Get perfect sound in your videos with $5 DIY sound absorbing panels
Getting quality sound in your video can be tricky. Even when you have a great microphone and field recorder, you’re hindered by the environment. Outside we have traffic, birds and other noises to deal with. Indoors, the walls echo, and our voices can sound hollow.
Outdoors, you’re on your own, but indoors, Matt from DIY Perks has a great and inexpensive solution. In his new video, he shows us how to make some sound absorbing panels using old towels and a wooden frame.
Interestingly, but probably not surprisingly, the towels absorb more sound than even the expensive foam acoustic panels. This can be a little misleading, though.
Professional acoustic panels aren’t really designed to block sound. Instead, they diffuse sound reflecting off them. This scatters the sound, and most of the its energy dissipates before it gets back to the microphone. Then the microphone only hears your voice, with no echo.
It’s a bit like putting up a black cloth to prevent light bouncing off white walls and lighting up the shadow side of your subject in the studio. This cloth can be very thin, so thin that you can see through it. It will still absorb enough light under many conditions to prevent reflected light hitting your subject.
The light that hits it is scattered and diffused, the same as with acoustic panels. So, for blocking reflection, acoustic panels are fantastic. This is why all the fancy studios use them. For the rest of us, though, the towels should work just as well.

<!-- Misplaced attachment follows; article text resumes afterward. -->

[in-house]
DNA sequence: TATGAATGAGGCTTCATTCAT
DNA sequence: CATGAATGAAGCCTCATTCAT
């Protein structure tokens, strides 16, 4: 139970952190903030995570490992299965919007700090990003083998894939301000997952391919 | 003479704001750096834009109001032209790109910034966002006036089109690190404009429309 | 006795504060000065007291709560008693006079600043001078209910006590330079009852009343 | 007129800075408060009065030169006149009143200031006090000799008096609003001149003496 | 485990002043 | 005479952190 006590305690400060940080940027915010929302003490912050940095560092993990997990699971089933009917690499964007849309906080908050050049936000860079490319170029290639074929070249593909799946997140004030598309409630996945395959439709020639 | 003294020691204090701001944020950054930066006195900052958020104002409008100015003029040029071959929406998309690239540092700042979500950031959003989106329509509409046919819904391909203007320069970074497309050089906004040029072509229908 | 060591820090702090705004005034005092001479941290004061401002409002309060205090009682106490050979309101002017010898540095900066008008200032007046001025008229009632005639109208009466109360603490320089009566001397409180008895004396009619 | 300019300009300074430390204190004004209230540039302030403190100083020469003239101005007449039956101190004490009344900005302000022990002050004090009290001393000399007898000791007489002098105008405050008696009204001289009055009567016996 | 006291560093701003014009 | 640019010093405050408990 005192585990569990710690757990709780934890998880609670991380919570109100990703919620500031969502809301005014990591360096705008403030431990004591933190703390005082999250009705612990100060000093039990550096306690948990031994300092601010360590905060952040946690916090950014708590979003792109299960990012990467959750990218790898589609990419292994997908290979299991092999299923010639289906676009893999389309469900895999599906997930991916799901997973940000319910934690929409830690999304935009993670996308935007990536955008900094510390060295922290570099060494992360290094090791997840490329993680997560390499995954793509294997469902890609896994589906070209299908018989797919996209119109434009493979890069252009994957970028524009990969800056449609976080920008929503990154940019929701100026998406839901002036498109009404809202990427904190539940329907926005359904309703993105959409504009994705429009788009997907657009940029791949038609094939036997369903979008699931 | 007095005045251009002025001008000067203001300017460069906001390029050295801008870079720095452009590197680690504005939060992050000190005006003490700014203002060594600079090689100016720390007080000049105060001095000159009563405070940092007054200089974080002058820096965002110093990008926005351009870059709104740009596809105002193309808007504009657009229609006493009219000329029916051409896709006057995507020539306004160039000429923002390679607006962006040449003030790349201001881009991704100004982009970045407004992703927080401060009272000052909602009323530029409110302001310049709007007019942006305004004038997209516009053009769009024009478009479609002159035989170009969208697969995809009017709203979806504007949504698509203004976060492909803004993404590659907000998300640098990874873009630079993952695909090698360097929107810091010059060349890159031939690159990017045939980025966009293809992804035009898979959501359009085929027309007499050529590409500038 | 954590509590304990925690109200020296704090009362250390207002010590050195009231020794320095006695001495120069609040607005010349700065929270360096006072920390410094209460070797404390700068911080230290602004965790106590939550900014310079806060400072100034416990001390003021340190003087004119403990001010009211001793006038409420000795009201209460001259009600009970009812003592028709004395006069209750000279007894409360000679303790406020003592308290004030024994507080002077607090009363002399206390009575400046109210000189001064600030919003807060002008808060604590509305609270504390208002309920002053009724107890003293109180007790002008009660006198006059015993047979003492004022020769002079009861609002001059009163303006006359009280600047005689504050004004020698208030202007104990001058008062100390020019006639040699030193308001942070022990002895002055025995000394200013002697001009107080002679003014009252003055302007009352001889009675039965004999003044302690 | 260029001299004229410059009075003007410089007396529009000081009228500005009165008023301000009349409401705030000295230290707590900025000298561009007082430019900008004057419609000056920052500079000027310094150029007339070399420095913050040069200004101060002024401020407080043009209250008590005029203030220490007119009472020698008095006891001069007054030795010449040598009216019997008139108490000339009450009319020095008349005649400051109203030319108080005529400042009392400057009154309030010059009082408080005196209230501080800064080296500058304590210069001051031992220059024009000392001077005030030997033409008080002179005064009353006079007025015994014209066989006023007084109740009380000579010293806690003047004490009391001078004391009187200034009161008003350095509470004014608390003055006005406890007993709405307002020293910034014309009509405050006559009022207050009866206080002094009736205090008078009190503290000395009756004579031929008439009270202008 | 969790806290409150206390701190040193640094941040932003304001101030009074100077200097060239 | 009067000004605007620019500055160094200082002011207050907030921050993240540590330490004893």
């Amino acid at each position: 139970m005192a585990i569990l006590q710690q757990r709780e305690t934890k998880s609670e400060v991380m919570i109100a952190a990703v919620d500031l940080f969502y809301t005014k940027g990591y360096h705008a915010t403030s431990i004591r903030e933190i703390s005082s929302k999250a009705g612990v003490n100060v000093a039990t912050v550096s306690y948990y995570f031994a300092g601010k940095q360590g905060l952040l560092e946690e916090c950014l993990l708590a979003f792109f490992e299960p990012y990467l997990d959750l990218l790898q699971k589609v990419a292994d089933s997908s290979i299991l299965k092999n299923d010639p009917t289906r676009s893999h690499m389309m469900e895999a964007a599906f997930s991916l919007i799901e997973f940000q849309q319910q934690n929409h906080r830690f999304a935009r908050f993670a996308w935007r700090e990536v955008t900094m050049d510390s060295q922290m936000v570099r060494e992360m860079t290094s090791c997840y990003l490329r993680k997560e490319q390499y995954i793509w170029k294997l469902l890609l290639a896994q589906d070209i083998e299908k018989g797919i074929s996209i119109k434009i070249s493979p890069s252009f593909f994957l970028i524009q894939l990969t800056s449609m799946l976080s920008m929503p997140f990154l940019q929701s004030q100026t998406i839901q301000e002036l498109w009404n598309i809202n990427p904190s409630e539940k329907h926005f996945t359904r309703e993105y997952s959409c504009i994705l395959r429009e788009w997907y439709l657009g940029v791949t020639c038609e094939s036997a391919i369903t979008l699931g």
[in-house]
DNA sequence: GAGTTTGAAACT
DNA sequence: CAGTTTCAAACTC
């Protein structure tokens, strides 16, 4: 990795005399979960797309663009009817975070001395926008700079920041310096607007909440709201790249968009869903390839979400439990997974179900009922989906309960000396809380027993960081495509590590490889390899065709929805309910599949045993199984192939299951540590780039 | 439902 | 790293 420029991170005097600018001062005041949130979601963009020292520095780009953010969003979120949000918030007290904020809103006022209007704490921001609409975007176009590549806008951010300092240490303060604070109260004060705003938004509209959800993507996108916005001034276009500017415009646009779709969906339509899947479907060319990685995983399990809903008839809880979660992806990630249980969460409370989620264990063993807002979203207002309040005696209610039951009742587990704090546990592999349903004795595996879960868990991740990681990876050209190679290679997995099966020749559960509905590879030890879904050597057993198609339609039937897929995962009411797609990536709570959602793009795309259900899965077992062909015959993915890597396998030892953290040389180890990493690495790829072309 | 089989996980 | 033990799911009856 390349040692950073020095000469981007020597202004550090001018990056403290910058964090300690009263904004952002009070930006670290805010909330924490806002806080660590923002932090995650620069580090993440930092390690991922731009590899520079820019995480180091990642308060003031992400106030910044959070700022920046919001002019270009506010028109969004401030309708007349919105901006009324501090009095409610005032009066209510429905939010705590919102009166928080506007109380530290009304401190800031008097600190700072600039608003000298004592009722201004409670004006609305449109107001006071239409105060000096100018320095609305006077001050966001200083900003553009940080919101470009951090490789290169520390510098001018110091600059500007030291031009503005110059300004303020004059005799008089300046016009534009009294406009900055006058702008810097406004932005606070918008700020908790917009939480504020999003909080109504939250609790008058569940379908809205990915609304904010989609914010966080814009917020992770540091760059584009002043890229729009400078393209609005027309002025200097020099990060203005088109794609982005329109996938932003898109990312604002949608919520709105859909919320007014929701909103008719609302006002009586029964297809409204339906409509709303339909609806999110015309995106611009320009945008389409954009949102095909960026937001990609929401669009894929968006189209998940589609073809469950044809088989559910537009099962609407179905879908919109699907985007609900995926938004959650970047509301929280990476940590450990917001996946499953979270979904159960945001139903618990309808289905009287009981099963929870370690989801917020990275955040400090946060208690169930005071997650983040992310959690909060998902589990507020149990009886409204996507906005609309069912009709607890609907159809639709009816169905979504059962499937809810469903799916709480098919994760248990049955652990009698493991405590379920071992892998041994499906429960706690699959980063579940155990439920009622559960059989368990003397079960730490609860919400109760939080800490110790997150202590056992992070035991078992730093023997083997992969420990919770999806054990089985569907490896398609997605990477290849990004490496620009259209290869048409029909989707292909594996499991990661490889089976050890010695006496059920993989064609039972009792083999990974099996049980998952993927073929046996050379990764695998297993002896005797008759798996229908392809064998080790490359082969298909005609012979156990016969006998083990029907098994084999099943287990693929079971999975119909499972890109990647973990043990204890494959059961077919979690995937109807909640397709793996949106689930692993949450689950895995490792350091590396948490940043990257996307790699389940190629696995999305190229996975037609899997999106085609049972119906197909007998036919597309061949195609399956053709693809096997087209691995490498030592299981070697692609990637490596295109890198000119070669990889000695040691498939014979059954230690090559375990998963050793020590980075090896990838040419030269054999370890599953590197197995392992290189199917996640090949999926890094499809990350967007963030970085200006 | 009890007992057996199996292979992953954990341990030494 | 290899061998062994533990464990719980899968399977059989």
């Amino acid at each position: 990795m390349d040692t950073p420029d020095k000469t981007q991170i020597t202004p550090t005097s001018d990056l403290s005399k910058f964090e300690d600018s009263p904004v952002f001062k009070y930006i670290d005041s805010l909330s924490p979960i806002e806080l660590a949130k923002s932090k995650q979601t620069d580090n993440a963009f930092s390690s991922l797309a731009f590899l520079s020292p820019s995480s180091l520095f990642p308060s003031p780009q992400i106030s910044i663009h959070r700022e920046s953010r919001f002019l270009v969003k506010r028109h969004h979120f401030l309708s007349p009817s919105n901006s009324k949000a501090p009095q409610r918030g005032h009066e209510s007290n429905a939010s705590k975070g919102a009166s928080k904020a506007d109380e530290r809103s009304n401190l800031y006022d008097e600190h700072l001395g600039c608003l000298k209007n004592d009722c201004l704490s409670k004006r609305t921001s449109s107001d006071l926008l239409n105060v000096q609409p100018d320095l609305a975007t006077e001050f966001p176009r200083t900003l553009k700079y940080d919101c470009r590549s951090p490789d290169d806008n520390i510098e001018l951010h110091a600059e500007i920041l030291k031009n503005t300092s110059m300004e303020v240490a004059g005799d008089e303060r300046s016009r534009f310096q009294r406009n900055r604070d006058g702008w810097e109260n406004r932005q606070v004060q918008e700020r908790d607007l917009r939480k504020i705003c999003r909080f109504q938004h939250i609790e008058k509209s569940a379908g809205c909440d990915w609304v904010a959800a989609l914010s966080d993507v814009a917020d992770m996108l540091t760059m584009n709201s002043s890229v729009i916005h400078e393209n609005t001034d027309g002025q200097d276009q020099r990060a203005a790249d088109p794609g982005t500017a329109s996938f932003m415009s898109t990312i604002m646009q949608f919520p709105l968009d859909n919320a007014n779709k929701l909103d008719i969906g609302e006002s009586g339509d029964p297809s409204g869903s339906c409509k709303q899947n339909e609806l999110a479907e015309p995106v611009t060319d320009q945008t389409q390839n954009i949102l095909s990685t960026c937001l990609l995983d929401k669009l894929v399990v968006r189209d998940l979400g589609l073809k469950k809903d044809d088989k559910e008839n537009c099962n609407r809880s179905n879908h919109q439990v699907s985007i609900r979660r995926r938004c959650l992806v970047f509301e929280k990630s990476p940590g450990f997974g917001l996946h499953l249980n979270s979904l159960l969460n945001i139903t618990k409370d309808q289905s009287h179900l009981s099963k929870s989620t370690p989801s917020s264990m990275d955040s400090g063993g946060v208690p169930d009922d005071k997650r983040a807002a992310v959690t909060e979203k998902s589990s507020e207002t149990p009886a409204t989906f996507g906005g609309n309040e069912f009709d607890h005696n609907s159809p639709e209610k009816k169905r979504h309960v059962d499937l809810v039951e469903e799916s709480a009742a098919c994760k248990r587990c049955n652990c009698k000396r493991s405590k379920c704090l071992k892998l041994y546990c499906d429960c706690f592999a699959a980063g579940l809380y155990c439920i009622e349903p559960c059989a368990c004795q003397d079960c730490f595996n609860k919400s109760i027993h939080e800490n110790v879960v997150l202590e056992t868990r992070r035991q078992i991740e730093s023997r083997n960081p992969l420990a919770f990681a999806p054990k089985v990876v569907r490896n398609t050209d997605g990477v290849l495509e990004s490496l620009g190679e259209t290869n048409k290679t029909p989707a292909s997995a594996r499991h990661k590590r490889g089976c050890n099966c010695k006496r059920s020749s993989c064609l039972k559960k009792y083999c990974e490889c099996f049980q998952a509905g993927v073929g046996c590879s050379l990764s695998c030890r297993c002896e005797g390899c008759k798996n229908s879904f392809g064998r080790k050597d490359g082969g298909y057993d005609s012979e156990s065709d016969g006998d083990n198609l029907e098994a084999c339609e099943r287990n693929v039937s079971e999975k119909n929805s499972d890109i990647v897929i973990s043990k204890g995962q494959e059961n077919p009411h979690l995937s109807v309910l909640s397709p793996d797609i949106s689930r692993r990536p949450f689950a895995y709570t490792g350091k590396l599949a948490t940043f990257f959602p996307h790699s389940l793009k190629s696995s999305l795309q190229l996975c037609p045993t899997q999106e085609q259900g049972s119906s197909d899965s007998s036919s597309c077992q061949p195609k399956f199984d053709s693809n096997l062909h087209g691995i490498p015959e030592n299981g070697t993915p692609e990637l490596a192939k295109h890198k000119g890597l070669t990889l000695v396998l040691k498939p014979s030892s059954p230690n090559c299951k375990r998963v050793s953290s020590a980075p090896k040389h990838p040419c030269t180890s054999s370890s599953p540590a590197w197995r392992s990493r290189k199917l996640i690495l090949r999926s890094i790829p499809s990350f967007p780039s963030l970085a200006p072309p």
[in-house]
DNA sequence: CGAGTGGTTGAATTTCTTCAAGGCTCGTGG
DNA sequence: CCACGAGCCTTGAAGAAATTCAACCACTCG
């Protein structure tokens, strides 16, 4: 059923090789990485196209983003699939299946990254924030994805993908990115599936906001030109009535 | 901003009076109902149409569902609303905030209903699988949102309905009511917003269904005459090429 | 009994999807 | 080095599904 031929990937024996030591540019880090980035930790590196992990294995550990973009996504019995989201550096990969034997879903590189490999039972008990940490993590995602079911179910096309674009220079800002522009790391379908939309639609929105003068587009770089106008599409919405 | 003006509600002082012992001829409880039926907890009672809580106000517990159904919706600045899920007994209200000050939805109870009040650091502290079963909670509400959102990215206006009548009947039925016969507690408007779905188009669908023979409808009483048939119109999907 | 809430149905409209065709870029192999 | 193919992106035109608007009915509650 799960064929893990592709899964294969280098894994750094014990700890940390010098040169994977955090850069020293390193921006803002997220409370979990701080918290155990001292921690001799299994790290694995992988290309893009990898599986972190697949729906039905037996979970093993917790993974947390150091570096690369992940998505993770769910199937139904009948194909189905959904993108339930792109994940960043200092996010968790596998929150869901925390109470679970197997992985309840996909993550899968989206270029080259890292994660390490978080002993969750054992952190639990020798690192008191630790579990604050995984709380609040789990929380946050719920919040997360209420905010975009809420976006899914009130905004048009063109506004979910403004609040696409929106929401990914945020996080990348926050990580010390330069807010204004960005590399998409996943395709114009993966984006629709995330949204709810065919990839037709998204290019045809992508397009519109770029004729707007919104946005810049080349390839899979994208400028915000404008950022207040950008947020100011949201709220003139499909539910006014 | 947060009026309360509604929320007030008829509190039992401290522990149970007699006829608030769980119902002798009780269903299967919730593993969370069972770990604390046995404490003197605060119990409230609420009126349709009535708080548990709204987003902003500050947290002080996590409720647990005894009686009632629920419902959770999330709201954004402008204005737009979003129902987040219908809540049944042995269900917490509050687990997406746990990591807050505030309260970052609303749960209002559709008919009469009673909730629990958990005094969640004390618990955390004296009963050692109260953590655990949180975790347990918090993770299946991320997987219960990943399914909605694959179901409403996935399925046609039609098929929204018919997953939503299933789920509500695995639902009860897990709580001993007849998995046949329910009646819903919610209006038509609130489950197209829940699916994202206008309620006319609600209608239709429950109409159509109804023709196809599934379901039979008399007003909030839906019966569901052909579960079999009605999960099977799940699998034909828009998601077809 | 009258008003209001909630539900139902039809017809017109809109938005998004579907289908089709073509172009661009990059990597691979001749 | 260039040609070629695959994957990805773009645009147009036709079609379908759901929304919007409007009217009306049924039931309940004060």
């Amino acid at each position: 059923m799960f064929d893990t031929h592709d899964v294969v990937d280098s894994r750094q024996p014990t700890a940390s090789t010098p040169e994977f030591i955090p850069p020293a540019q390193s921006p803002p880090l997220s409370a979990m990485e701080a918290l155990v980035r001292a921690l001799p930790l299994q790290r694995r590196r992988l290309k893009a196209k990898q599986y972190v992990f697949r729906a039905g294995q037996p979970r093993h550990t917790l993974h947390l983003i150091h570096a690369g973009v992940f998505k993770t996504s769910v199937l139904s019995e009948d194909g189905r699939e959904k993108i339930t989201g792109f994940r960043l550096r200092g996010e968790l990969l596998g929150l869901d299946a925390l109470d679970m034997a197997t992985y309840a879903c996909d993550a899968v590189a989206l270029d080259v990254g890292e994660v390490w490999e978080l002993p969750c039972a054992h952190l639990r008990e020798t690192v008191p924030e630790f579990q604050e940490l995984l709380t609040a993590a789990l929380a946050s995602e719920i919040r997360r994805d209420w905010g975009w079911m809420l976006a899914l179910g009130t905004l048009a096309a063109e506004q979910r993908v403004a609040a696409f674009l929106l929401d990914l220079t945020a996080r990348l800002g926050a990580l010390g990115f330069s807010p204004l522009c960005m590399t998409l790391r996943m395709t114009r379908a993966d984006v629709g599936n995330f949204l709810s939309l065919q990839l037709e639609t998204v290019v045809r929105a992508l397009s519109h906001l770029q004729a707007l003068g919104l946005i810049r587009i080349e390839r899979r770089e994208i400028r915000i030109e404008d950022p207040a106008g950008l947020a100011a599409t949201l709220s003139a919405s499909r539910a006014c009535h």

If you don’t have any old towels laying around, you can always hit up the local charity shops that may have many available cheap. If you want to splash out, and make your panels a little more decorative, you can always get creative. It’s an ideal solution for vloggers or game streamers who are looking to improve their sound on a low budget.
I was actually just about to buy some acoustic panels this week for some home recording I want to do. I think I’ll hold off and give this DIY panel technique a try first. It sure beats waiting for the rain to stop to go and record sound. I’m sure my wife won’t mind me stealing all the towels.
What do you do to try and enhance your sound as much as possible while recording? Or do you not worry about it, normalise in post and call it done? What other audio recording tips do you have? Let us know in the comments.
John Aldred is a photographer with over 20 years of experience in the portrait and commercial worlds. He is based in Scotland and has been an early adopter – and occasional beta tester – of almost every digital imaging technology in that time. As well as his creative visual work, John uses 3D printing, electronics and programming to create his own photography and filmmaking tools and consults for a number of brands across the industry.